Have you ever played "WFF 'N PROOF: The Game of Modern Logic?" (Yes, Whiffenpoof fans, it was developed at Yale.)
When I was in elementary school, I found a copy of it at home. It purports to be a fun game, one that happens to result in teaching you something called "propositional calculus." It's designed for kids as young as six. I've tried four times to read the instruction manual for this game, and after all these years -- I'm 33 now -- I've only gotten to page 12. Of 168!
It is actually a collection of 21 games, each building upon the lessons of previous ones. I think I understand the first lesson, which teaches you to recognize WFFs, or "well-formed formulas." As the games progress, you improve your logical thinking skills. If anyone ever makes it to the 21st game, that person will be an absolute genius of logical thinking.
J-Fav and I get a kick, though, out of the 1960s linear-programming narrative in the four-page introduction:
Although the WFF 'N PROOF games were designed primarily to be fun -- to be an autotelic activity that learners would voluntarily spend time doing for its own sake -- they were also meant to provide practice in abstract thinking and to teach some mathematical logic. To the extent that WFF 'N PROF is autotelic, [Jeez, do I need to drag out my dictionary after all? -g] it will be played merely because it is fun to play - regardless of the fact that something useful is being learned in the process.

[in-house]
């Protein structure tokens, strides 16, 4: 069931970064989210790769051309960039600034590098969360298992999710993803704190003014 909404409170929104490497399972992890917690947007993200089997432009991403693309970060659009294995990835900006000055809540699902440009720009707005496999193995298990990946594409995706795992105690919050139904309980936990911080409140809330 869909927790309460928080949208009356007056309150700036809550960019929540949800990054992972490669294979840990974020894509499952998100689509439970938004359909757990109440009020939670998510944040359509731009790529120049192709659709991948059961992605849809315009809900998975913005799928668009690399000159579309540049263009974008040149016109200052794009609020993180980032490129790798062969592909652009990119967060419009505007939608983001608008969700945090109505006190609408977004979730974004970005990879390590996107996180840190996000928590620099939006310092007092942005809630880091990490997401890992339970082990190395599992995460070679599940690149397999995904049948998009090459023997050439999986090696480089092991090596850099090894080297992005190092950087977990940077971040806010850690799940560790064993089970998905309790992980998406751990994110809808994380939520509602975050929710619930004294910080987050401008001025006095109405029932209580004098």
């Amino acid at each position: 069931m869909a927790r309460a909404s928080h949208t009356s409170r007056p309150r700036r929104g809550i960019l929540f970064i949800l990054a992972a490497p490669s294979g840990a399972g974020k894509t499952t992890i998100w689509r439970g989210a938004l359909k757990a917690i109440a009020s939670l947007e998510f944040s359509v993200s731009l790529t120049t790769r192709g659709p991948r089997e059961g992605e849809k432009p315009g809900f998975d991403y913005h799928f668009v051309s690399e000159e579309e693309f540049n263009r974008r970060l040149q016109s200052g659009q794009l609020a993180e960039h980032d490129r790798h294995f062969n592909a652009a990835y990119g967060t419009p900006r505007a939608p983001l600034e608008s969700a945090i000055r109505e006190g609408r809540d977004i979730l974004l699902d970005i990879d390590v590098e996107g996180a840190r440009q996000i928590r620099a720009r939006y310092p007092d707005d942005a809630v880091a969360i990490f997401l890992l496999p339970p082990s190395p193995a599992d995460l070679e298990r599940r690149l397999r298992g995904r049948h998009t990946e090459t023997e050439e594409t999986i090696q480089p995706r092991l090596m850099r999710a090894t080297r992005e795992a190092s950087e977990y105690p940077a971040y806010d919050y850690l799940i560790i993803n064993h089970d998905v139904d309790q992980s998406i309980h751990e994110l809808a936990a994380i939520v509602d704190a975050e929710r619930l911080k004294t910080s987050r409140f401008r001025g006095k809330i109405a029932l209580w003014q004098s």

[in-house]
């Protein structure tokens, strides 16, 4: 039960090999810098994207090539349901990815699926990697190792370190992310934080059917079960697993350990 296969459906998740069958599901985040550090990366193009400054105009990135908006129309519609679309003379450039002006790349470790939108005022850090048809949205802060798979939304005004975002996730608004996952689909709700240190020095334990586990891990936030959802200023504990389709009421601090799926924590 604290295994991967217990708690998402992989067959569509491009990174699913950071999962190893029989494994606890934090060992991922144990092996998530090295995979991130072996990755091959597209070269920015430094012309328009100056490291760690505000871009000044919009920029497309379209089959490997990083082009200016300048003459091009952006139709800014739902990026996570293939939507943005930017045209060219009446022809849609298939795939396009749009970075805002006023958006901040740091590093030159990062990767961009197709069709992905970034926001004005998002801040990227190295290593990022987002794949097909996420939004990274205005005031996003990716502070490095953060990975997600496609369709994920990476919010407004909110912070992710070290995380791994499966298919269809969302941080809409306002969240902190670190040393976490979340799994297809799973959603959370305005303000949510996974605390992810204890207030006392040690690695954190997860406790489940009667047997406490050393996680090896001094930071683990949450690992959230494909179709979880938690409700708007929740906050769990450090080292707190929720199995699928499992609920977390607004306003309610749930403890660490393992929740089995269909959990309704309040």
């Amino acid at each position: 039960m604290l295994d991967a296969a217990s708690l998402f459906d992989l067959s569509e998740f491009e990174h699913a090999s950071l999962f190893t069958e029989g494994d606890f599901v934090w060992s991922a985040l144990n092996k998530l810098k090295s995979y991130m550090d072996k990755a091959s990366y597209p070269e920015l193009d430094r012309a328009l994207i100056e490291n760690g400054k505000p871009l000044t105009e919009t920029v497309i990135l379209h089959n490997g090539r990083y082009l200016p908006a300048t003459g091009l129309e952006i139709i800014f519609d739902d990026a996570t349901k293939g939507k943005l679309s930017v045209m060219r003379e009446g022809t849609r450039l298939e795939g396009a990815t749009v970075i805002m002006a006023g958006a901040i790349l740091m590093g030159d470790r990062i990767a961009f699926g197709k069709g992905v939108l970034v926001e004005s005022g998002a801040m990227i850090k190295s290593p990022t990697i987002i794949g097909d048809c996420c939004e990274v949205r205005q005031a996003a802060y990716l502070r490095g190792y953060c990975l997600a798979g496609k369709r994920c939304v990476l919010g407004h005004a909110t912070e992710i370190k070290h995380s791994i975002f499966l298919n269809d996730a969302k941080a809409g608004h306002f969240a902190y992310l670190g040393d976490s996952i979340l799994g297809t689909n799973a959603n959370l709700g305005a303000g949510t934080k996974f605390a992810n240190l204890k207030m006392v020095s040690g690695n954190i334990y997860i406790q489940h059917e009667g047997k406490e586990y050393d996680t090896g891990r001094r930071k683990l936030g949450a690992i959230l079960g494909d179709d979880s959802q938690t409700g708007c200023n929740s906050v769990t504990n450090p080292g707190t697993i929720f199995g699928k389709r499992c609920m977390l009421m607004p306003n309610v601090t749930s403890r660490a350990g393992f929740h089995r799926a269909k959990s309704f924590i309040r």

...There are a total of thirteen ideas introduced and used repeatedly in the play of the WFF 'N PROOF games: the definition of a WFF, the definition of a Proof, and eleven Rules of Inference (the Ko, Ki, Co, Ci, R, Ao, Ai, No, Ni, Eo, and Ei Rules). These thirteen ideas, which comprise one formulation of the system of logic called "propositional calculus" (abbreviated 'PC'), are presented very gradually as a learner proceeds through the series of twenty-one games. [zzzz...]
Any of you ever seen this game? It actually looks fun, and sort of kooky at the same time.
(If so, maybe you could tell me if the symbol "A" ("or"), as in "Apq", means "at least one of the following" versus "only one of the following." That is, Boolean OR is different from English OR.)
Hmm, if I were to make it to page 23, I could ponder: "The statement of what is proved by P2 is merely: From 'K-p-Kqr' and 'Kqr', it is valid to infer 'r'."